Heavy Haul refers to any shipment exceeding the legal height, weight, or length limits set by the local government. Trucking is a heavily regulated industry, but large and heavy loads are subject to different rules and regulations, making it extra important you select the right heavy haul carrier. Heavy Hauling almost always requires special equipment and permits. Moving equipment without these permits, or knowledge of legal routing for oversized loads, can have very expensive consequences.
Heavy haul services are required on any load exceeding 8’6” in width, 14’ in height, 59’ in length, or if the load exceeds 20,000 lbs per single axle, 34,000 lbs for dual axle, and 80,000 lbs total. Loads are only permitted to be hauled at specific hours of the day and can require a combination of flags, warning lights, and escort services.
Our expert dispatch team excels at pairing your job with the perfect owner operator. We partner with a wide range of trucking companies capable of hauling even the most complex loads. When the FCC needed an entire building moved up an otherwise too steep mountain, they called our carriers. When your construction crew needs equipment moved and needs it moved now, you call our carriers. Our owner operators will provide a custom service tailored to the needs of your job, at an unbeatable price, with unmatched safety and communication.
Twisted Nail is here to help. If you need something hauled in central Texas, we can get your job done, safely, timely, and reliably.
Flatbed trailers are open deck platforms with no side or roof. The construction of the trailer makes it very versatile and allows cargo to be loaded from all angles. Due to exposure to the elements, it is common for flatbed carriers to offer strapping, chaining, and tarping services depending on the requirements of the load.
Step deck trailers, otherwise known as drop deck trailers, have a similar open deck profile to flatbeds, but have two deck levels. The upper deck is short and connects the trailer to the tractor. The lower deck drops down after the tractor connection, giving the trailer a lower deck height than a flatbed. Step deck trailers are great options for taller loads and typically come with ramps to easily load machinery and equipment. The unloading and loading process is generally considered safer than flatbed due to the deck's proximity to the ground. The main deck (bottom deck) is typically around 3 feet of the ground, sitting a full foot below the flatbed average deck height of 4 feet, with the upper deck sitting 4 feet off the ground.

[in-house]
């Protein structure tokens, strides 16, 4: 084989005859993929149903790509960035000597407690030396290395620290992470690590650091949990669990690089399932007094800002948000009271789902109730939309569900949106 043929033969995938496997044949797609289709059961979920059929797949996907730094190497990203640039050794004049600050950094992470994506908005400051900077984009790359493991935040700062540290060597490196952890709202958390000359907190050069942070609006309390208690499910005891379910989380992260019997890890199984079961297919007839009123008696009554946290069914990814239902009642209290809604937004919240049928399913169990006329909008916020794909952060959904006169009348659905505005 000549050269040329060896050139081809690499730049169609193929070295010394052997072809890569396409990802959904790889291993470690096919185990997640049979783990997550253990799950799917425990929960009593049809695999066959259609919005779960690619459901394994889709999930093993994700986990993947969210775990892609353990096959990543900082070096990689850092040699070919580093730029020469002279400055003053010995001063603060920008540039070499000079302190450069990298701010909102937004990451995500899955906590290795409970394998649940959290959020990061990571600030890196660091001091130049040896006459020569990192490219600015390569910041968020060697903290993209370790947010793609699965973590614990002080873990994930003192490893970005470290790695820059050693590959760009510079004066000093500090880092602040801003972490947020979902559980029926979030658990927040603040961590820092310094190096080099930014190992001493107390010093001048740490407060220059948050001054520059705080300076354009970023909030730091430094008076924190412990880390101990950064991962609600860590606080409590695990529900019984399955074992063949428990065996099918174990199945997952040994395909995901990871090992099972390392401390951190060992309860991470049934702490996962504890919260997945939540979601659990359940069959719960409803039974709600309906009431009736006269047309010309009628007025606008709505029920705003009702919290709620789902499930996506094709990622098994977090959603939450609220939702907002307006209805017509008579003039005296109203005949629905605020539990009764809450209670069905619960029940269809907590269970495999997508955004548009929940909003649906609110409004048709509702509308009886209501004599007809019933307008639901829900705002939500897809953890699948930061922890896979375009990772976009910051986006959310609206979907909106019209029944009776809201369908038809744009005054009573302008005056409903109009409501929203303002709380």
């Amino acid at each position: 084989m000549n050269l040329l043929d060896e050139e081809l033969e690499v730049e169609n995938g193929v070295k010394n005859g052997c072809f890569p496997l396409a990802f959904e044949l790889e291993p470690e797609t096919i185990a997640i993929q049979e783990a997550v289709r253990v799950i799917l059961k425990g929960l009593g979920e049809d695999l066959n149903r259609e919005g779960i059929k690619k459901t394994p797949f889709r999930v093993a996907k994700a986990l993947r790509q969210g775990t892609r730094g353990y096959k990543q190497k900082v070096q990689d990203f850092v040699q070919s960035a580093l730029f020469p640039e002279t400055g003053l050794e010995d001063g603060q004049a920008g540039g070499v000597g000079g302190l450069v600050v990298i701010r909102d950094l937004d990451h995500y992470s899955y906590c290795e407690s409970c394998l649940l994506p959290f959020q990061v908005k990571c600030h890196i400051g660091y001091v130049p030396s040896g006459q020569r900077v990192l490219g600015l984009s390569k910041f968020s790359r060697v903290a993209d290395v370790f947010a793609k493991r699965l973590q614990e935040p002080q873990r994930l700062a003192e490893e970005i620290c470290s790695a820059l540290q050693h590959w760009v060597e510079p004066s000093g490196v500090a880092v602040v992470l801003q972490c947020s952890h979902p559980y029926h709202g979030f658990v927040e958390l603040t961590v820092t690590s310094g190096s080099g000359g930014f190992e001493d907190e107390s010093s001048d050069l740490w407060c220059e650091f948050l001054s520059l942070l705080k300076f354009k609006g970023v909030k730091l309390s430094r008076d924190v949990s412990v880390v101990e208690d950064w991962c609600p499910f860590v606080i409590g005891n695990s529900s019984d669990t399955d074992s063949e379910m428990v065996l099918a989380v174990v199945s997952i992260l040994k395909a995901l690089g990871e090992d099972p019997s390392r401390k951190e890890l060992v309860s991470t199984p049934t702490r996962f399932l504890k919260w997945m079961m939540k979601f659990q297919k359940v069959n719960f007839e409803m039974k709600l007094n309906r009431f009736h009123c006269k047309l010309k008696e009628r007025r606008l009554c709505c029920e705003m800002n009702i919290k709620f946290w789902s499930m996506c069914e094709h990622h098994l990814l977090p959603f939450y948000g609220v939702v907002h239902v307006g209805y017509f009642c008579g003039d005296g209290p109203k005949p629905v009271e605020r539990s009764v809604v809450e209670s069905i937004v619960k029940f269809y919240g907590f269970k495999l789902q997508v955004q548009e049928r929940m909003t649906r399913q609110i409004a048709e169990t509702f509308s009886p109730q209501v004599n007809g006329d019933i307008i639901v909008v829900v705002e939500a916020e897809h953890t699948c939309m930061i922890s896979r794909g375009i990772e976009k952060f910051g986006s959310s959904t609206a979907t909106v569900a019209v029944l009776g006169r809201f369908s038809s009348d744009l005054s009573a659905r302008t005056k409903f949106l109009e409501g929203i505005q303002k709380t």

Our step deck trailers are perfect for hauling equipment, machinery, vehicles, tractors, SETs, and more. Our owner operators can provide tarps, straps, and chains upon request. Our carriers are flexible, professional, and are eager to help you and your team.
A Lowboy trailer has two drops in the deck after the gooseneck and just before the trailer wheels. This trailer shape allows the deck to hang much lower to the ground, allowing for the transport of loads up to 12’ tall. These trailers are typically used in the transport of heavy machinery, equipment such as bulldozers, track hoes, cranes, industrial equipment, other trucks and any other equipment that would not fit on a standard flatbed trailer.
There are many types of lowboys, all with their own unique strengths.
Fixed gooseneck (FGN) trailers allow for longer deck length and have the lightest weight. These trailers are lower than normal, with low-profile tires, and usually, come with drop ramps in the rear to facilitate the loading of equipment. These trailers are not officially considered “lowboys”. The neck of the trailer is arched. When lowered, it becomes a ramp allowing the front tires of equipment to be pulled onto the deck.
Hydraulic Detachable Goosenecks, otherwise known as RGN or HRGN trailers, are the fastest and easiest to detach, but sacrifices both in weight and in deck length. RGN trailers are the most common and versatile of lowboy trailers. The gooseneck is detached using large hydraulic cylinders to raise and lower the trailer while a small cylinder shores the neck to the truck, removing the neck from the trailer so a large piece of equipment can be driven over the front onto the deck.